Note the use of “or” there rather than “and.” A strong argument can be made that double-dipping should be allowed as a matter of policy. After all, resort reservations entitle you to one type of reservations, whereas APs entitle you to another. If you pay for both a resort stay and an Annual Pass–two separate purchases–why aren’t you entitled to both?
Nevertheless, that’s not currently the policy and is one of several reasons Annual Passholders are frustrated. (Most other complaints are addressed in our Annual Pass News: Reservations, Previews, Extensions & Refunds info post.)
Another new Annual Passholder grievance is Disney Park Pass availability. Above is a look at current options for July and August is below. As you can see, options are pretty scarce for July and early August.
The entire first week is fully booked, plus weekends thereafter. Once again, Disney’s Hollywood Studios is the fastest-booking park. We previously addressed this phenomenon in our We Were Wrong About Disney Park Pass earlier this week.
Now, this might lead you to conclude we were also wrong with our Dawn of a Temporary Disney Era: Low Crowds prediction. After all, if the parks are fully booked for part of the first full month of operations, that suggests there’s more than just a “couple weeks” worth of pent-up demand.
Let’s not get ahead of ourselves. Here’s a current look at the availability calendar for resort guests:
As you can see, there are some dates the first full week that are fully booked (mostly Disney’s Hollywood Studios), but at least one park remains available every single day (in most cases, multiple parks).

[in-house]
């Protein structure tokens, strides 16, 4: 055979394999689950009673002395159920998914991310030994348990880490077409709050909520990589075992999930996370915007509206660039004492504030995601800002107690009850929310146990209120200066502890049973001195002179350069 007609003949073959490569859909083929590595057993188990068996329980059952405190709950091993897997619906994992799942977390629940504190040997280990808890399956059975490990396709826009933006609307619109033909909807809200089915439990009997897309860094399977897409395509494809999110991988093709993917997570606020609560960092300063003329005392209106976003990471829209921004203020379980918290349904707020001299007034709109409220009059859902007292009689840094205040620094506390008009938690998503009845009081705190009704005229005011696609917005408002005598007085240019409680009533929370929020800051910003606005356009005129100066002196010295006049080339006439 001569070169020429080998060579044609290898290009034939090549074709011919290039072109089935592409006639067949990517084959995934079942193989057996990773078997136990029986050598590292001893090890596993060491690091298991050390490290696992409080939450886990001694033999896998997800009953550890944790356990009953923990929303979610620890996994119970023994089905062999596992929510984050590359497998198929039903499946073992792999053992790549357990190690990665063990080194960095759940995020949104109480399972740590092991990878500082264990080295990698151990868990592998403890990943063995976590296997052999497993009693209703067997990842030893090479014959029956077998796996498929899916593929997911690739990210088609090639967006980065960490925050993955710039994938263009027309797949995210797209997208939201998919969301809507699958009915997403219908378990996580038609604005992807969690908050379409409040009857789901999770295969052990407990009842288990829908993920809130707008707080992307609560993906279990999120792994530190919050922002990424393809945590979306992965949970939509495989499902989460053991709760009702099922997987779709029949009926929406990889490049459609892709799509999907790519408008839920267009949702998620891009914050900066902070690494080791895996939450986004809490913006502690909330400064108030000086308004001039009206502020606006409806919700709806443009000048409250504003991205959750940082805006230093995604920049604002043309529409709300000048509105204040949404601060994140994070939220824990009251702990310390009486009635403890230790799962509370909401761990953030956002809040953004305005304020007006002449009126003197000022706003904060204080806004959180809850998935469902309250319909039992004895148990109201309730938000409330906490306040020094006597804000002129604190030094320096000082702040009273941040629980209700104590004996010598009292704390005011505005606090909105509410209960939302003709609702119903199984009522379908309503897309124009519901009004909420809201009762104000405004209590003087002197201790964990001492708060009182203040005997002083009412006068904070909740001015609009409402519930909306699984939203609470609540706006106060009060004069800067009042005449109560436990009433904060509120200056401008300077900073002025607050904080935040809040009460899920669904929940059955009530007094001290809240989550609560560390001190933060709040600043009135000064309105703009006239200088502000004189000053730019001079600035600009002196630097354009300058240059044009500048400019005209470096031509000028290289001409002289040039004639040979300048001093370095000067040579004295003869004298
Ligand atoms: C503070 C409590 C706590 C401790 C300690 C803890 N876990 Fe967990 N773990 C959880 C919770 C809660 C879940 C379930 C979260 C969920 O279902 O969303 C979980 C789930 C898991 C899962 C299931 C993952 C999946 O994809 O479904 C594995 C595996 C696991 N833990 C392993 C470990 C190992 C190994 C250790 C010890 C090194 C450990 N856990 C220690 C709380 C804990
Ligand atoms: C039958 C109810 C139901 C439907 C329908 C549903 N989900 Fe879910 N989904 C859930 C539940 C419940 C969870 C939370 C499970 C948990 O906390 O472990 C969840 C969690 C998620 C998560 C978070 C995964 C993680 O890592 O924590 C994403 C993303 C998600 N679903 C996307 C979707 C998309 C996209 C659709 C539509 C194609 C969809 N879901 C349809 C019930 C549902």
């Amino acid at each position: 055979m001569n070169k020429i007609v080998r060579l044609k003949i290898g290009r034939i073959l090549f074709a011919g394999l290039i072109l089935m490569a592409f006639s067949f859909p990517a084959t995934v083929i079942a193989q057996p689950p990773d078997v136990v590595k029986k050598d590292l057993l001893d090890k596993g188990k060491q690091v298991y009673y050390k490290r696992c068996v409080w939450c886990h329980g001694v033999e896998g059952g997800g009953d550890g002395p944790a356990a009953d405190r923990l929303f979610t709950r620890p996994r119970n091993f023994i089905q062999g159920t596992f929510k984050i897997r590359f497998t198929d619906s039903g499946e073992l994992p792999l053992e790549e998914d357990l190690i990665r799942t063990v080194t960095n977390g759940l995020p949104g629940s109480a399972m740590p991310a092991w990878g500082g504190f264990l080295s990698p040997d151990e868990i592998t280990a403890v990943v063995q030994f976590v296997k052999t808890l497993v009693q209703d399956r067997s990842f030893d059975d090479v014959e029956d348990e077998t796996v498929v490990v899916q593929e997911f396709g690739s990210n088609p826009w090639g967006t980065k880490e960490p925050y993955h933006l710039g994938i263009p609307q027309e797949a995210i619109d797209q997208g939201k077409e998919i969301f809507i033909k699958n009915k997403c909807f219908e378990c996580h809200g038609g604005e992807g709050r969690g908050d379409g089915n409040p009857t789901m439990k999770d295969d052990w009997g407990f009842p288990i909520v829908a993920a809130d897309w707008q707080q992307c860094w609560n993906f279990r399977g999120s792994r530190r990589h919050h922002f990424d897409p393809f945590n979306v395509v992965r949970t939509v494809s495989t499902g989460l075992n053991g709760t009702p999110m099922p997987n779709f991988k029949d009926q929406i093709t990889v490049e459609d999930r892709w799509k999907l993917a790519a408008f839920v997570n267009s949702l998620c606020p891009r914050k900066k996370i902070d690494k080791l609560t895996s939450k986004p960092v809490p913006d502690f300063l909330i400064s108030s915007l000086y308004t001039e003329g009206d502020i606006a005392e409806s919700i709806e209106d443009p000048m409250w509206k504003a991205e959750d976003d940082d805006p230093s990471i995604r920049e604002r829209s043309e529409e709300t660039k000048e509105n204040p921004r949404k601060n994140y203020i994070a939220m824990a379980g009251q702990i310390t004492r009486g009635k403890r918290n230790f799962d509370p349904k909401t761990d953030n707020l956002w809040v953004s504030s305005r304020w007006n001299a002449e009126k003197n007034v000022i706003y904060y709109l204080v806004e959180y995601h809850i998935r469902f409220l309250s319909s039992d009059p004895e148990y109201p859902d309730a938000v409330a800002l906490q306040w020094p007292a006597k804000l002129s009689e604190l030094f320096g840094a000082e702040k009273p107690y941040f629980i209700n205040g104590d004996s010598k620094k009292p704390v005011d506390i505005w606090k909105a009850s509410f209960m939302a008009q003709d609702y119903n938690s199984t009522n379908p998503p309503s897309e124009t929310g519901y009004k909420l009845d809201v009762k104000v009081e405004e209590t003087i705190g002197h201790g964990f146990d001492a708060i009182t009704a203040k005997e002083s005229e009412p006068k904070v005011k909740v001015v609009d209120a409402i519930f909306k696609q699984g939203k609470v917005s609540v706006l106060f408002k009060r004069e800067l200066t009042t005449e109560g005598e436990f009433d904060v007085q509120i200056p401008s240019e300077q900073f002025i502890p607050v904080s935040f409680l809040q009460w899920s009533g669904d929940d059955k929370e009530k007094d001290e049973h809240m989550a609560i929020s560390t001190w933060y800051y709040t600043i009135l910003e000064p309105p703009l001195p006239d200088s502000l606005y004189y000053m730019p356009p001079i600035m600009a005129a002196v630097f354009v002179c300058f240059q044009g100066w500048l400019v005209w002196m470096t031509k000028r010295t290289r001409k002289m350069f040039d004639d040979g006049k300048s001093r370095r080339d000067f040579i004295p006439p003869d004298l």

Once you get to July 19, every single date is fully available for Walt Disney World resort guests. This is a visual illustration of why we weren’t wrong again–at least, not yet.
Walt Disney World is using three different buckets for Park Pass reservation availability, and right now, we have no idea how capacity is allocated. It could very well be the case that it’s evenly distributed, and there’s more demand among Annual Passholders. It’s also possible half of capacity is set aside for resort guests with the remaining half split among APs and off-site ticketholders.
In short, it’s impossible to draw any conclusions about post-reopening crowds by dates from the Annual Passholder bucket being fully booked. (It’d be like saying Disney’s Hollywood Studios is the most popular park at Walt Disney World because it’s selling out. No, it’s just the one with the lowest supply.)
We also don’t know if Disney Park Pass capacity can flow from one bucket to another.
Stated in a way that makes more sense, it’s not clear if Walt Disney World will release capacity from the resort guest bucket to the Annual Passholder and day-guest buckets the night before (or a few days in advance) if not fully booked by resort guests.
If capacity can’t flow from bucket to bucket, that’s going to be incredibly concerning for Annual Passholders without hotel reservations.
In practice, it’ll essentially mean you need to book your Disney Park Pass reservations several weeks in advance, and might be limited to visiting a few times per month (potentially less if you can’t do weekdays). That’s a far cry from the access advertised at the time of purchase.